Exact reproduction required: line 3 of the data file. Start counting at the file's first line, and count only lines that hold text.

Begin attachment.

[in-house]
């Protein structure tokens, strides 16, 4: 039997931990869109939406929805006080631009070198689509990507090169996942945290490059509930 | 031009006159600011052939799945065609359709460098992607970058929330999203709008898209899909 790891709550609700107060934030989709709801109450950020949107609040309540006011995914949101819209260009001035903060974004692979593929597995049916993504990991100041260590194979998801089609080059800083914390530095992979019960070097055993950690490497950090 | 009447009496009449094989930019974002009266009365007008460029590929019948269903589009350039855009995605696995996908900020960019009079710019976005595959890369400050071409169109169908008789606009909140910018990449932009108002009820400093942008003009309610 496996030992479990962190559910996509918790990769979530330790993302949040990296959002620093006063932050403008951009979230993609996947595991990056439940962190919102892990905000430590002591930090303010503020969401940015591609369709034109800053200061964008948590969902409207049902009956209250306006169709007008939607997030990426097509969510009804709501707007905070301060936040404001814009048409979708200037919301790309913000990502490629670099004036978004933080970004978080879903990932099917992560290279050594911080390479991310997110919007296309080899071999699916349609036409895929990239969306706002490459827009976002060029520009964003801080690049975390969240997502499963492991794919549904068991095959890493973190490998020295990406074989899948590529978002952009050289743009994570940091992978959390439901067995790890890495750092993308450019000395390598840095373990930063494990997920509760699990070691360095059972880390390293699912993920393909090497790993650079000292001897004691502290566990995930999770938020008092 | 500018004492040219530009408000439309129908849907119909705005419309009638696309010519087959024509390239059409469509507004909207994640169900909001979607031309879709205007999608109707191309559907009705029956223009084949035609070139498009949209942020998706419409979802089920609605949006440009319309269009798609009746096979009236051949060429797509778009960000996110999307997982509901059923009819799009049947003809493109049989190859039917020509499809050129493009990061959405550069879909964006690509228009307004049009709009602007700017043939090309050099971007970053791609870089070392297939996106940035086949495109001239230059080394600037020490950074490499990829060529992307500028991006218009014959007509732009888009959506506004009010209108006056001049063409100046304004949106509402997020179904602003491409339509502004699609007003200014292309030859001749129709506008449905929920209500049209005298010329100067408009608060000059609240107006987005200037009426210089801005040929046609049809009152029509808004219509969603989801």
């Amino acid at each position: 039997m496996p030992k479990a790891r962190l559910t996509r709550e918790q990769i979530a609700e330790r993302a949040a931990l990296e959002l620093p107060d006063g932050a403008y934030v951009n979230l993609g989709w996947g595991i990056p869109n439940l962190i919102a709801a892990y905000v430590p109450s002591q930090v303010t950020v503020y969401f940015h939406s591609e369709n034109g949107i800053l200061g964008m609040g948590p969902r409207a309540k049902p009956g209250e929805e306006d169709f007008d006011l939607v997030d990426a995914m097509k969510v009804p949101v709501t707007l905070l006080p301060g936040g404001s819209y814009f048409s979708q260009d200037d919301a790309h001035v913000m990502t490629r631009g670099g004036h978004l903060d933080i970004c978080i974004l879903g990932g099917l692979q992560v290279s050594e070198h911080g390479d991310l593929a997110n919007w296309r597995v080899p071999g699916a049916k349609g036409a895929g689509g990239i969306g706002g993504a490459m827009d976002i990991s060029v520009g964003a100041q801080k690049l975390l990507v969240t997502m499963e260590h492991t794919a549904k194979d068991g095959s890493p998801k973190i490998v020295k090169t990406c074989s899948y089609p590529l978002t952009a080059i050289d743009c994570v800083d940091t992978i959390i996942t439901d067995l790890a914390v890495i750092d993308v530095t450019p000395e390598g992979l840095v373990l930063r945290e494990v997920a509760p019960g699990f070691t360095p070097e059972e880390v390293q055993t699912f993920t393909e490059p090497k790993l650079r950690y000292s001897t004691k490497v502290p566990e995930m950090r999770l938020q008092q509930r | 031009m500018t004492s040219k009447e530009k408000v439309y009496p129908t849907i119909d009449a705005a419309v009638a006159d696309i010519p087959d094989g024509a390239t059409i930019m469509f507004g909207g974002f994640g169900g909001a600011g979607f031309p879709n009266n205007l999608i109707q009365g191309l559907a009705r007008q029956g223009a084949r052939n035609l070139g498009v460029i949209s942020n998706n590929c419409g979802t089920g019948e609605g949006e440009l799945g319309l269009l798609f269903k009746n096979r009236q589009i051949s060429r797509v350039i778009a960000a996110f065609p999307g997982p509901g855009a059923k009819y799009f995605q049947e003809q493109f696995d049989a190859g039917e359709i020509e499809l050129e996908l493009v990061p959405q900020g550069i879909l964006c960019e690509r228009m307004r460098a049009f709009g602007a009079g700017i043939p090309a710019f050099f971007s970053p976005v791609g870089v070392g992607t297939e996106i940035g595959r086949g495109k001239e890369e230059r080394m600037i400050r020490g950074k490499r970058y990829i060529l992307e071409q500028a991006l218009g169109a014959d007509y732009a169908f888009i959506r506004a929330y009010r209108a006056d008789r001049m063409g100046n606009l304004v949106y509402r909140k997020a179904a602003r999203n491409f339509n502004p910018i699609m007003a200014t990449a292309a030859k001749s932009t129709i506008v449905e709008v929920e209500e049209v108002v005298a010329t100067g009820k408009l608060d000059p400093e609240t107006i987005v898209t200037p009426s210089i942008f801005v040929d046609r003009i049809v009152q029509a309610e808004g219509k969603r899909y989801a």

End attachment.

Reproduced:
């Amino acid at each position: 039997m496996p030992k479990a790891r962190l559910t996509r709550e918790q990769i979530a609700e330790r993302a949040a931990l990296e959002l620093p107060d006063g932050a403008y934030v951009n979230l993609g989709w996947g595991i990056p869109n439940l962190i919102a709801a892990y905000v430590p109450s002591q930090v303010t950020v503020y969401f940015h939406s591609e369709n034109g949107i800053l200061g964008m609040g948590p969902r409207a309540k049902p009956g209250e929805e306006d169709f007008d006011l939607v997030d990426a995914m097509k969510v009804p949101v709501t707007l905070l006080p301060g936040g404001s819209y814009f048409s979708q260009d200037d919301a790309h001035v913000m990502t490629r631009g670099g004036h978004l903060d933080i970004c978080i974004l879903g990932g099917l692979q992560v290279s050594e070198h911080g390479d991310l593929a997110n919007w296309r597995v080899p071999g699916a049916k349609g036409a895929g689509g990239i969306g706002g993504a490459m827009d976002i990991s060029v520009g964003a100041q801080k690049l975390l990507v969240t997502m499963e260590h492991t794919a549904k194979d068991g095959s890493p998801k973190i490998v020295k090169t990406c074989s899948y089609p590529l978002t952009a080059i050289d743009c994570v800083d940091t992978i959390i996942t439901d067995l790890a914390v890495i750092d993308v530095t450019p000395e390598g992979l840095v373990l930063r945290e494990v997920a509760p019960g699990f070691t360095p070097e059972e880390v390293q055993t699912f993920t393909e490059p090497k790993l650079r950690y000292s001897t004691k490497v502290p566990e995930m950090r999770l938020q008092q509930r | 031009m500018t004492s040219k009447e530009k408000v439309y009496p129908t849907i119909d009449a705005a419309v009638a006159d696309i010519p087959d094989g024509a390239t059409i930019m469509f507004g909207g974002f994640g169900g909001a600011g979607f031309p879709n009266n205007l999608i109707q009365g191309l559907a009705r007008q029956g223009a084949r052939n035609l070139g498009v460029i949209s942020n998706n590929c419409g979802t089920g019948e609605g949006e440009l799945g319309l269009l798609f269903k009746n096979r009236q589009i051949s060429r797509v350039i778009a960000a996110f065609p999307g997982p509901g855009a059923k009819y799009f995605q049947e003809q493109f696995d049989a190859g039917e359709i020509e499809l050129e996908l493009v990061p959405q900020g550069i879909l964006c960019e690509r228009m307004r460098a049009f709009g602007a009079g700017i043939p090309a710019f050099f971007s970053p976005v791609g870089v070392g992607t297939e996106i940035g595959r086949g495109k001239e890369e230059r080394m600037i400050r020490g950074k490499r970058y990829i060529l992307e071409q500028a991006l218009g169109a014959d007509y732009a169908f888009i959506r506004a929330y009010r209108a006056d008789r001049m063409g100046n606009l304004v949106y509402r909140k997020a179904a602003r999203n491409f339509n502004p910018i699609m007003a200014t990449a292309a030859k001749s932009t129709i506008v449905e709008v929920e209500e049209v108002v005298a010329t100067g009820k408009l608060d000059p400093e609240t107006i987005v898209t200037p009426s210089i942008f801005v040929d046609r003009i049809v009152q029509a309610e808004g219509k969603r899909y989801a």